|>1M members||1 UBI per month|
The table above suggests an arbitrary outline to exemplify the model, but there are probably more rigorous methods to determine these values, which a tokenomics expert could supply (perhaps estimating the value provided by a network of each of these sizes, using other cryptocurrencies as a reference).
- Decreasing inflation over time
|Year 1||1 UBI per hour|
|Year 2||1 UBI per hour|
|Year 3||1 UBI per day|
|Year 4||1 UBI per week|
|Year 5||1 UBI per month|
This model increases predictability with clear deadlines, which might be reassuring for both investors and recipients willing to hodl. On the other hand, this approach assumes the growth of the network over a certain period of time, which makes it riskier than the first proposal.
- Tying issuance to a fixed number, and splitting it between every registered human.
This is how DOGE works. E.g. Every minute 10,000 UBI gets split between every registered human. From a speculative perspective having the issuance fixed makes UBI appear like a more traditional token, meaning investors are more comfortable with the due diligence.
- [ Complementary approach ] Giving out locked-in bonuses for early users:
This model can be implemented in addition to the models above, and would specifically target question 1.b “Can we create financial incentives for new members to join as early as possible, to help bootstrap the network?”.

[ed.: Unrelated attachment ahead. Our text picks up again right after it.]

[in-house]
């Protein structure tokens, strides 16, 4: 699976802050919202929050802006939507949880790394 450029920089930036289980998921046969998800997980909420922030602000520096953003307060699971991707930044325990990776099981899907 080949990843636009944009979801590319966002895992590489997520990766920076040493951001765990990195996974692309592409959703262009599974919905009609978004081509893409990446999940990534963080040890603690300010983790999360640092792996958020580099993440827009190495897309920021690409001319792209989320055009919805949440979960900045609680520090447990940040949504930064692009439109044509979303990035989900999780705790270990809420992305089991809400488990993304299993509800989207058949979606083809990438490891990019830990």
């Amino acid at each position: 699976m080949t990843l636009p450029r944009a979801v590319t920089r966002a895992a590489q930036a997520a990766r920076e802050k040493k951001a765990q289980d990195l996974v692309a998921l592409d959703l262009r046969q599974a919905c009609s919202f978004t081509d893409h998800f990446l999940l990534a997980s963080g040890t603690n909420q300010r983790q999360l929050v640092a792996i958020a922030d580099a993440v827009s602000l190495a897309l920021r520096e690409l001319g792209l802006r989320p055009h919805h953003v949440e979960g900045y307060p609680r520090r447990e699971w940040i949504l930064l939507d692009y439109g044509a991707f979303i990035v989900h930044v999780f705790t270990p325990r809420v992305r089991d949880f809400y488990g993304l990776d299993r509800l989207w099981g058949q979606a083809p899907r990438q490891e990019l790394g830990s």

Here, early users would get a locked-in bonus. E.g. the first 10k people get X locked coins, the next 20k people get P locked coins. After 3 years, they can spend them.
Issuance Rate Workshop
Next Tuesday, July 13 at 11am ET, we will host a workshop with Albert Wenger, Chris Burniske and other professionals who will help us think through these questions, analyze some of the pros and cons of different issuance models.
I’m capping it at 30 participants so we can all speak and listen to each other. If you would like to join it, please sign up here - spots are on a first come first served basis.
→ Finally, if you would like to reply to this thread, please take the following points into consideration:
There are multiple ideas that can help sustain the price of UBI which do not directly involve the issuance rate (buying and burning systems, compelling challengers to reinvest their rewards, etc.). These are all valid and important but if you are going to submit them here, please make sure to mention explicitly how your ideas connect with the issuance rate, which is the lowest hanging fruit for us as a community.
If you would like to propose a different model for issuance rate that has not been outlined above, that’s wonderful! Make sure that the idea is as simple as possible, because (i) smart contracts are tough, and even implementing the simplest idea will entail a lot of complexity; and (ii) ideally this should be simple enough that a wide variety of stakeholders can make sense of it. Furthermore, in order to clarify how your proposal can help us solve the urgent challenges we are dealing with presently, please include an explanation of how your proposed issuance rate model addresses each of the four Guiding Questions, or include an explanation of why it is not addressing the questions (it is totally fine if you think that these are not the right questions to ask, just explain why).